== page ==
BOSTON - Using cutting-edge imaging technology, researchers at Massachusetts General Hospital (MGH) have shown that the brains of young men with autism spectrum disorder (ASD) have low levels of a protein that appears to play a role in inflammation and metabolism. This surprising discovery, which published online today in the journal Molecular Psychiatry provides an important new insight into the possible origins of ASD, which affects one in 59 children.
ASD is a developmental disorder that emerges in early childhood and is characterized by difficulty communicating and interacting with others. While the cause is unknown, growing evidence has linked ASD to inflammation of brain tissue, or neuroinflammation. One sign of neuroinflammation is elevated levels of a substance called translocator protein (TSPO), which can be measured and located in the brain using positron-emission tomography (PET) and anatomical magnetic resonance imaging (MRI). The MGH study, led by Nicole Zurcher, PhD, an investigator in MGH's Athinoula A. Martinos Center for Biomedical Imaging, was the first to use a new generation of PET "tracers," which more accurately detect TSPO, to examine the brains of people with ASD.
In the study, Zurcher and her colleagues scanned the brains of 15 young adult males (average age, 24) with ASD. The group included both high- and low-functioning subjects with varying degrees of intellectual abilities. For comparison, Zurcher's team scanned the brains of 18 healthy control subjects who were similar in age. The investigators hypothesized that the scans would show increased levels, or expression, of TSPO in subjects who have ASD.
"To our surprise, that's not what we saw," says Zurcher. Instead, the scans showed that the brains of males with ASD had lower levels of TSPO than those of the healthy subjects. In fact, the men with the most severe symptoms of ASD tended to have the lowest expression of TSPO. When the tests were repeated several months later, the pattern persisted. The brain regions found to have low expression of TSPO have previously been linked to ASD in earlier studies, and are believed to govern social and cognitive capacities such as processing of emotions, interpreting facial expressions, empathy, and relating to others. "We know these brain regions are involved in autism," says Zurcher.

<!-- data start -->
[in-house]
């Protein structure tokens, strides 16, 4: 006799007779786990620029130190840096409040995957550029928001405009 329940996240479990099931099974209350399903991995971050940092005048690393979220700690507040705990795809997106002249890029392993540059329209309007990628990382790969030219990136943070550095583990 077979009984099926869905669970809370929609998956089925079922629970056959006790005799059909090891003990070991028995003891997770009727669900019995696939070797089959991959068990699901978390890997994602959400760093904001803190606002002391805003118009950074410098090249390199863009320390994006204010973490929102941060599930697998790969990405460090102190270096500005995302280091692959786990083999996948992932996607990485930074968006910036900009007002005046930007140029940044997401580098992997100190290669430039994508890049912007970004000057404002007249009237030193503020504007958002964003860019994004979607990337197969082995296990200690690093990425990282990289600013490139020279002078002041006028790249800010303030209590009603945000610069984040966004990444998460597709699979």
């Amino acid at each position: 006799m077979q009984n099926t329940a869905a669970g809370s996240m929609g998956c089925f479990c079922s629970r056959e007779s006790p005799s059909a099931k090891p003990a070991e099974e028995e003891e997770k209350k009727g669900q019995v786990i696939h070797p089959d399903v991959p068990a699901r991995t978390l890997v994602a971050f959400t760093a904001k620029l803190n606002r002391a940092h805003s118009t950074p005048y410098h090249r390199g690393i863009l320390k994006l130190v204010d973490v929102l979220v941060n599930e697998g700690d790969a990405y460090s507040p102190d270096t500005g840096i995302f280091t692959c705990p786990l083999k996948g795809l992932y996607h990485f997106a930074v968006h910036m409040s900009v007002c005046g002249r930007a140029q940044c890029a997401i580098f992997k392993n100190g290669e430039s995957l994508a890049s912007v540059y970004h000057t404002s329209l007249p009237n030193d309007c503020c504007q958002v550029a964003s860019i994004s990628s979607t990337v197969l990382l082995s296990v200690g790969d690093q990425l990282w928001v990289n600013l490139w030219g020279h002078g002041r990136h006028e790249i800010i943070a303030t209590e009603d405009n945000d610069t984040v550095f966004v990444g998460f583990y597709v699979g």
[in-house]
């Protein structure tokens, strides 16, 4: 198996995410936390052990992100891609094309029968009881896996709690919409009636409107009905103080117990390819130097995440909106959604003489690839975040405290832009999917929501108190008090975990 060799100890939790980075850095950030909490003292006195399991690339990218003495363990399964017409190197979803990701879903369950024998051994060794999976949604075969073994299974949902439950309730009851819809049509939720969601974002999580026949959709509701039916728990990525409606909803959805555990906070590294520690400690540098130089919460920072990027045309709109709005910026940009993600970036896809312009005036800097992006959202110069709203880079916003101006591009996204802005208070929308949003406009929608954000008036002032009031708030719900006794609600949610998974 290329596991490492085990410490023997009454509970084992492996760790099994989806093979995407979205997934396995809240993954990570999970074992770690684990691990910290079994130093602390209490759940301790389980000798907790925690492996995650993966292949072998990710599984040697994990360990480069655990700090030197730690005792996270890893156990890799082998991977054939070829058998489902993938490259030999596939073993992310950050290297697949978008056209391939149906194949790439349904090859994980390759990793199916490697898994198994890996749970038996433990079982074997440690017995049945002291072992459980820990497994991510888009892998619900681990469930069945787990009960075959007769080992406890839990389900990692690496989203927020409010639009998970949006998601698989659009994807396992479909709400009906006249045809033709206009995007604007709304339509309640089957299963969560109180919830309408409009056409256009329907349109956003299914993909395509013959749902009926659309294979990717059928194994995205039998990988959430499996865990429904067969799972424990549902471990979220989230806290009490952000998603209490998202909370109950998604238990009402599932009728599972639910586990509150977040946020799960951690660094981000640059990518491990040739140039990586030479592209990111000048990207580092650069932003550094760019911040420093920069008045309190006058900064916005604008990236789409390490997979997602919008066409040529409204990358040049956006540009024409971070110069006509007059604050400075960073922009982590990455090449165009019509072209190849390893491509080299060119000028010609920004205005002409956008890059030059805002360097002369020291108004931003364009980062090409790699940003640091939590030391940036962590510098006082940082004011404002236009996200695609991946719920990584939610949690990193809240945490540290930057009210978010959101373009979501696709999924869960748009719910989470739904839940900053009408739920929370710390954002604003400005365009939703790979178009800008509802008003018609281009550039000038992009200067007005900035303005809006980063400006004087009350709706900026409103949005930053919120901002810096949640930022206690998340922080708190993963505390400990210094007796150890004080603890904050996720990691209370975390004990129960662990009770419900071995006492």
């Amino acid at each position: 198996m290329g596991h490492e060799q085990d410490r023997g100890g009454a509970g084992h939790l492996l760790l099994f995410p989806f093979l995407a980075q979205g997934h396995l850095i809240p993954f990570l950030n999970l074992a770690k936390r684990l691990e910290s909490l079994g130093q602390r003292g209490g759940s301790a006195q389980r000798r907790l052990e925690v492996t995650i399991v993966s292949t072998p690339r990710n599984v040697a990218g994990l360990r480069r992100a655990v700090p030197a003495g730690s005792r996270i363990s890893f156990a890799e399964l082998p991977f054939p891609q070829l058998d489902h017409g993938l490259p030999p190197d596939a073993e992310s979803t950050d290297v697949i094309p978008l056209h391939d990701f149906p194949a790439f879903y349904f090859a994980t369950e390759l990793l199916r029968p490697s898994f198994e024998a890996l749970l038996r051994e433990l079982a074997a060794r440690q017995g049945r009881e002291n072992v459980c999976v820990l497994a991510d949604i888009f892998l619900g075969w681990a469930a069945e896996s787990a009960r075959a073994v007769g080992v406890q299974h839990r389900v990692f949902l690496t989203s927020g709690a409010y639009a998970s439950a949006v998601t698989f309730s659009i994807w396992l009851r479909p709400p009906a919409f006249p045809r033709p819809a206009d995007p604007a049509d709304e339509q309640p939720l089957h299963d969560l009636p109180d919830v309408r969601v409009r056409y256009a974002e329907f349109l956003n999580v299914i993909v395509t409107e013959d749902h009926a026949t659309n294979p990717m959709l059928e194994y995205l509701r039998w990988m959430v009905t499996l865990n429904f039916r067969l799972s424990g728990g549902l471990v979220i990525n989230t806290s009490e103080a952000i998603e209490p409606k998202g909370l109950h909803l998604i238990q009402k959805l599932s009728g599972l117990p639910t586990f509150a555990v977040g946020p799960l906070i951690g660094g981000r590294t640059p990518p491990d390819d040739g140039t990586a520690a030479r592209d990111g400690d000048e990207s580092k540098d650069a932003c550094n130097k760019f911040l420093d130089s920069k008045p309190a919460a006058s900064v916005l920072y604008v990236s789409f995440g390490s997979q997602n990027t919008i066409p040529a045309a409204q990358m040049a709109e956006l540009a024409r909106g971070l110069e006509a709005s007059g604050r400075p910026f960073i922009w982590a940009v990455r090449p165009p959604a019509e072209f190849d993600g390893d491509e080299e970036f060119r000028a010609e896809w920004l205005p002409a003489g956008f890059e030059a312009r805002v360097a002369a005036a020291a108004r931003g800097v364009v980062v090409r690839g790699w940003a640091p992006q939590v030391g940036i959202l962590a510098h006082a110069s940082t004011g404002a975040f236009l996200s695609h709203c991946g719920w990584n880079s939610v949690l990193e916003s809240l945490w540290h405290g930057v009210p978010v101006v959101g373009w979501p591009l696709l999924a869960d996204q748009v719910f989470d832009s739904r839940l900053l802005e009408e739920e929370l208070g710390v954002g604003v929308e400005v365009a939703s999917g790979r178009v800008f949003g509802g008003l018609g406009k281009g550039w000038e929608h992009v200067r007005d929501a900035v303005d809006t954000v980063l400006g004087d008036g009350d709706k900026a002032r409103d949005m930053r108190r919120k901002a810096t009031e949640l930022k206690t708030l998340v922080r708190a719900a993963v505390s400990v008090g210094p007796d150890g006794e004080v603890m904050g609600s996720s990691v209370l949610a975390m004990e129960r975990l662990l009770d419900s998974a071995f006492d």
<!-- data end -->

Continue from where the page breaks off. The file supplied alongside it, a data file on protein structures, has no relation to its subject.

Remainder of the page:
To understand this unexpected finding, Zurcher notes that TSPO does more than serve as a marker of inflammation. "It has multiple complex roles," she says, and some actually promote brain health. For example, adequate TSPO is necessary for normal functioning of mitochondria, which are the "power houses" in cells that produce energy. Earlier research has linked malfunctioning mitochondria in brain cells to ASD.
Zurcher and her colleagues next plan to study brains from deceased donors with the goal of determining which brain cells in people with ASD might experience mitochondrial dysfunction, which she says may well be occurring alongside neuroinflammation and other mechanisms to cause ASD. "Our study has generated new hypotheses that now need to be investigated," says Zurcher. "There's more work to be done."